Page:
Cure Parkinson’s is an international funder of both preclinical and clinical research.

Before an experimental treatment can be tested in humans, there needs to be evidence that it works in laboratory models of Parkinson’s; this information helps provide a case for support in taking the treatment forward into clinical testing in people.

In addition to our extensive clinical trials programme, we also fund preclinical research to determine if a treatment has potential as a Parkinson’s therapy.

We are selective in the nature of preclinical research we fund; the studies must be focussed on changing the course of Parkinson’s (disease modifying) and must be within 5 years of reaching the clinic.

Preclinical research supported by us includes screening clinically approved drugs that inhibit particular Parkinson’s-associated proteins. We also fund studies investigating novel agents (that are being clinically developed for other medical conditions) in the laboratory to determine if they should be repurposed for Parkinson’s.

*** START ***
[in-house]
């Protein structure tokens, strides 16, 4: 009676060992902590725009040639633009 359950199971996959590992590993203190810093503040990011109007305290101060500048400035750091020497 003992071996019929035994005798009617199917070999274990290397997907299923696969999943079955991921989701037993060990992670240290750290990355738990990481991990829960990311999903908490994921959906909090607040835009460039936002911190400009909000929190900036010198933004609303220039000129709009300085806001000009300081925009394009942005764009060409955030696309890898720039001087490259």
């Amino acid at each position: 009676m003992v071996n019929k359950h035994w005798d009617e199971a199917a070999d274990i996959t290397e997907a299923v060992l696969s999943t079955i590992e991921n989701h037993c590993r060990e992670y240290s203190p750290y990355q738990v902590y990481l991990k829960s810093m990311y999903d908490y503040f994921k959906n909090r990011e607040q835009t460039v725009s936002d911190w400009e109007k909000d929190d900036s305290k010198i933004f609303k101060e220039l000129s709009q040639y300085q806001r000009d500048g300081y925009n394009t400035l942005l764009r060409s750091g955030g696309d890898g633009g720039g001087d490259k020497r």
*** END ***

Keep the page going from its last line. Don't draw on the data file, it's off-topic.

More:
Latest updates

New mRNA activators for Parkinson’s

Research evidence has suggested that in Parkinson’s there is some disruption to a process involved in protein production within cells. This process is known...

The lonafarnib pre-clinical trial

This research led by Professor Joe Mazzulli, will, it is hoped, give us a better understanding of how lonafarnib can reduce the build-up of...

Diabetes dual agonist drugs for Parkinson’s

Glucagon-like peptide 1 receptor (or GLP-1R) agonists are recognised as a frontline treatment for diabetes. Researchers have recently been developing the next generation of...

Neurotrophic Factor GDF5 – an alternative to GDNF?

Neurotrophic factors are small protein that are naturally produced in the brain to help nurture and protect nerve cells (neurons). Cure Parkinson's is...

Nerve growth factors and Parkinson’s

Nerve growth or neurotrophic factors such as CDNF and GDNF are proteins that support neurons and encourage their growth and survival during development. There...